A green roof is a functional roof for a home or other building that substitutes plants for conventional roof coverings such as tile, shingles and cedar shakes. Also known as "ecoroofs," green roofs comprise five basic layers: the roof deck, a waterproof membrane, soil-filter fabric, several inches of lightweight soil mix and drought-tolerant plants. Green roofs have been popular for decades in many European cities, especially in Germany, and are gaining popularity in the United States. Hundreds of varieties of plants will thrive on ecoroofs, and experts agree that any home can be built or retrofitted with a green roof.
Green roofs can be categorized into two types, extensive and intensive. An extensive green roof is very low-profile; it's simply a functional green roof designed for limited access by the homeowner. It typically has a 3-inch-deep soil mixture and is therefore less expensive and lighter than other green roofs. Plant variety is limited, mostly to cut down on maintenance requirements. Sedums, a low-growing ground cover with water-storing leaves, are popular for extensive green roofs.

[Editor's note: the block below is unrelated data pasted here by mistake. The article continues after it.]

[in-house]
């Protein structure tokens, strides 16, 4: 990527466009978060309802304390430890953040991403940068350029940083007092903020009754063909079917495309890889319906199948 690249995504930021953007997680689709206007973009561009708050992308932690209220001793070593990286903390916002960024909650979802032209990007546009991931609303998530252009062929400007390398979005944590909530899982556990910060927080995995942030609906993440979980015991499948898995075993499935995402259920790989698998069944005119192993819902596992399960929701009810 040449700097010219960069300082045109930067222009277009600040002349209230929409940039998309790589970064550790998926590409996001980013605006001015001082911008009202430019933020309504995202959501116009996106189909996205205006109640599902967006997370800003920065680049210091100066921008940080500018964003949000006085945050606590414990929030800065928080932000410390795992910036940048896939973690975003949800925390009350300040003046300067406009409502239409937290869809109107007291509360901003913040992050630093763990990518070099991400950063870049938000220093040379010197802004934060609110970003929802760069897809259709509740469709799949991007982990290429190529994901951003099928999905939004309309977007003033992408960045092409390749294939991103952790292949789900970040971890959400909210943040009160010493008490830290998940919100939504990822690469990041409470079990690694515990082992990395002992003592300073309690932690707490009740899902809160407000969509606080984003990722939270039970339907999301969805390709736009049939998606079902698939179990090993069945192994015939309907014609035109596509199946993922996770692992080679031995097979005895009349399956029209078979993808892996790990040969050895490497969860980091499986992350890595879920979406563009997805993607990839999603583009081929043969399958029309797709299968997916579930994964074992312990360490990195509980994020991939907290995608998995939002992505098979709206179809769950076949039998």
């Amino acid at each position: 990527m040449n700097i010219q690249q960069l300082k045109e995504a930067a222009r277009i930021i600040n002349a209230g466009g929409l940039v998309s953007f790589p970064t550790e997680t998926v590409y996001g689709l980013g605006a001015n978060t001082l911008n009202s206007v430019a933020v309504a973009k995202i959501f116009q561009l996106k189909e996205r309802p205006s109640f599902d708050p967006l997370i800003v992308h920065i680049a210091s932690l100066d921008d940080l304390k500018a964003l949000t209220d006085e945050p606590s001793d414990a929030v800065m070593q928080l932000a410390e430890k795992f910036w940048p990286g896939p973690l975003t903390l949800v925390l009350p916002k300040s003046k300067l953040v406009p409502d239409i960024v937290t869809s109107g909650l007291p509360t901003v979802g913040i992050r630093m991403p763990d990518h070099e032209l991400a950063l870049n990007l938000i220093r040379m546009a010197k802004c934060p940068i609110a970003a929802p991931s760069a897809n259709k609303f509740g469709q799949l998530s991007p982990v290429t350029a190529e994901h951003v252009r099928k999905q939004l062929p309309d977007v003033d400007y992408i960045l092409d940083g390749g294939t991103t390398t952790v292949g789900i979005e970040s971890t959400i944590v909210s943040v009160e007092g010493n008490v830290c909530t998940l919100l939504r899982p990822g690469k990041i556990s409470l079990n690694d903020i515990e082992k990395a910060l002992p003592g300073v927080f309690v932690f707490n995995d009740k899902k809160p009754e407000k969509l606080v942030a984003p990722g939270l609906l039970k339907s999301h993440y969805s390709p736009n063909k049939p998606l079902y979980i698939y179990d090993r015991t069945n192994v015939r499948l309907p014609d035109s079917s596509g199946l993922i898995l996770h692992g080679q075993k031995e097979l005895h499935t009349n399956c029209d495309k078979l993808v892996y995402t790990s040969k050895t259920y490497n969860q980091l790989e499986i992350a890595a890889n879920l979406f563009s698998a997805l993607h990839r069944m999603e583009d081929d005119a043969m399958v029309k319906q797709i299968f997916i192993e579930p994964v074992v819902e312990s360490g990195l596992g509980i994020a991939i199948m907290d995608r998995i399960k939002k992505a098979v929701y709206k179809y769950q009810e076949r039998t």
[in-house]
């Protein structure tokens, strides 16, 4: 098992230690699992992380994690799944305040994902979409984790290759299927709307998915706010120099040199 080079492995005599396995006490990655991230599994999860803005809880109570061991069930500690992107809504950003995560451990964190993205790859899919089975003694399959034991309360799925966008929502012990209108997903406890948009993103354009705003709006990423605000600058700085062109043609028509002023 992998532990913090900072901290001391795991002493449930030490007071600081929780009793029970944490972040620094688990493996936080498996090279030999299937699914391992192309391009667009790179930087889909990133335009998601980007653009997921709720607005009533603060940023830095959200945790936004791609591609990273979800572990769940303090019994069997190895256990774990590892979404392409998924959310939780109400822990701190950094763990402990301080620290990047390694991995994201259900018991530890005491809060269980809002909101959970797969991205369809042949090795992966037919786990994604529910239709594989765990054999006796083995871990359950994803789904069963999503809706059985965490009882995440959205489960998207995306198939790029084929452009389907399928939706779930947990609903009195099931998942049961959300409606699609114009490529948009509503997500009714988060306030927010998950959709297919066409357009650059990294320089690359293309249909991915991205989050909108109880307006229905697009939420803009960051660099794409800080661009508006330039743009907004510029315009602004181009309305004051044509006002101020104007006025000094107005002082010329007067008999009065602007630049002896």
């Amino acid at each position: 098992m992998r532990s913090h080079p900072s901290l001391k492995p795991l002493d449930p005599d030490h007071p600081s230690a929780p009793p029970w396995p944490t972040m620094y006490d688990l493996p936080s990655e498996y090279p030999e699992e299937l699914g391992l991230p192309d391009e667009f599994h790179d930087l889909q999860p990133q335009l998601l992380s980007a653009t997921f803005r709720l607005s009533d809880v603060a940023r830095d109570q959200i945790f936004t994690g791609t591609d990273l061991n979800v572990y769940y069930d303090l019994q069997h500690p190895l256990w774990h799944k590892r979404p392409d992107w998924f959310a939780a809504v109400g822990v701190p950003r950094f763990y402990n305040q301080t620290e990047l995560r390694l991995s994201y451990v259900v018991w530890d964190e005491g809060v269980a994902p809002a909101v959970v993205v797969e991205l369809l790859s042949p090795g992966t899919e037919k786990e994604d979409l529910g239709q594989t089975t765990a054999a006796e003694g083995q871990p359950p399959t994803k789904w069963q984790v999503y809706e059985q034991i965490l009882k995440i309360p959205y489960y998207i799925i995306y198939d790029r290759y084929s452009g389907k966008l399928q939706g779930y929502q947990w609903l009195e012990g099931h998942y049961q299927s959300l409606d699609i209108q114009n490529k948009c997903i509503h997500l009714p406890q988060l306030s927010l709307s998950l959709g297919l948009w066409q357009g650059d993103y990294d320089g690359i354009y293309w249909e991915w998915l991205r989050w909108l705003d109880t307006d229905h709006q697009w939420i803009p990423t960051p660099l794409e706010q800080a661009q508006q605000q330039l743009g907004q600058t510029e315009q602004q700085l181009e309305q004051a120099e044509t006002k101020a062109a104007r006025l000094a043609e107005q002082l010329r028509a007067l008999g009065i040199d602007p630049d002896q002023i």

An intensive green roof is more high-profile and resembles a roof garden because it has a much wider variety of plants. All vegetation is planted directly into the soil mixture that makes up the rooftop. The soil mixture is at least 8 inches deep and can be as deep as 15 feet, depending on the architectural and plant features the homeowner wants. Intensive green roofs are designed as an additional outdoor living space for the homeowner.
Regardless of the type of roof, the loading capacity must be engineered specifically for the desired end product. Every home and project is unique.
Green roofs provide a host of health and economic benefits for the homeowner, the community and the environment:
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